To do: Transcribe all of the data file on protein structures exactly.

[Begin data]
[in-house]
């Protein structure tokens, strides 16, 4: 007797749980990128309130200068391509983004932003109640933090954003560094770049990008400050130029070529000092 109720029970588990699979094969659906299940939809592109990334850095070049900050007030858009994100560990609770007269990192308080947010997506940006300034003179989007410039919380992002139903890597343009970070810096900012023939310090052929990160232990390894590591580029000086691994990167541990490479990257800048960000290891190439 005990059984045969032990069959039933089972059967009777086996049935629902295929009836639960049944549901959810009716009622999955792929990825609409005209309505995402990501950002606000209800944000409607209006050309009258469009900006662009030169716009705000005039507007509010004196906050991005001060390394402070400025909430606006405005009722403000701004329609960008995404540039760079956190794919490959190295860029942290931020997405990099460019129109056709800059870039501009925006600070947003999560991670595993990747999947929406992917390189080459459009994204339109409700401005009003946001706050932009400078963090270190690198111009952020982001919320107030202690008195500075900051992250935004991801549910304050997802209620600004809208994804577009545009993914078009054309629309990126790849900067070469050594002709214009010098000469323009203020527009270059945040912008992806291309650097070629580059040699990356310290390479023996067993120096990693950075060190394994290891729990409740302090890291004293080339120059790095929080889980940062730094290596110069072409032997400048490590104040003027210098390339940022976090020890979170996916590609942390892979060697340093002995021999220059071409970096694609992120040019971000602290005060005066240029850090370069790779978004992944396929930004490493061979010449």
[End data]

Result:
[in-house]
């Protein structure tokens, strides 16, 4: 007797749980990128309130200068391509983004932003109640933090954003560094770049990008400050130029070529000092 109720029970588990699979094969659906299940939809592109990334850095070049900050007030858009994100560990609770007269990192308080947010997506940006300034003179989007410039919380992002139903890597343009970070810096900012023939310090052929990160232990390894590591580029000086691994990167541990490479990257800048960000290891190439 005990059984045969032990069959039933089972059967009777086996049935629902295929009836639960049944549901959810009716009622999955792929990825609409005209309505995402990501950002606000209800944000409607209006050309009258469009900006662009030169716009705000005039507007509010004196906050991005001060390394402070400025909430606006405005009722403000701004329609960008995404540039760079956190794919490959190295860029942290931020997405990099460019129109056709800059870039501009925006600070947003999560991670595993990747999947929406992917390189080459459009994204339109409700401005009003946001706050932009400078963090270190690198111009952020982001919320107030202690008195500075900051992250935004991801549910304050997802209620600004809208994804577009545009993914078009054309629309990126790849900067070469050594002709214009010098000469323009203020527009270059945040912008992806291309650097070629580059040699990356310290390479023996067993120096990693950075060190394994290891729990409740302090890291004293080339120059790095929080889980940062730094290596110069072409032997400048490590104040003027210098390339940022976090020890979170996916590609942390892979060697340093002995021999220059071409970096694609992120040019971000602290005060005066240029850090370069790779978004992944396929930004490493061979010449």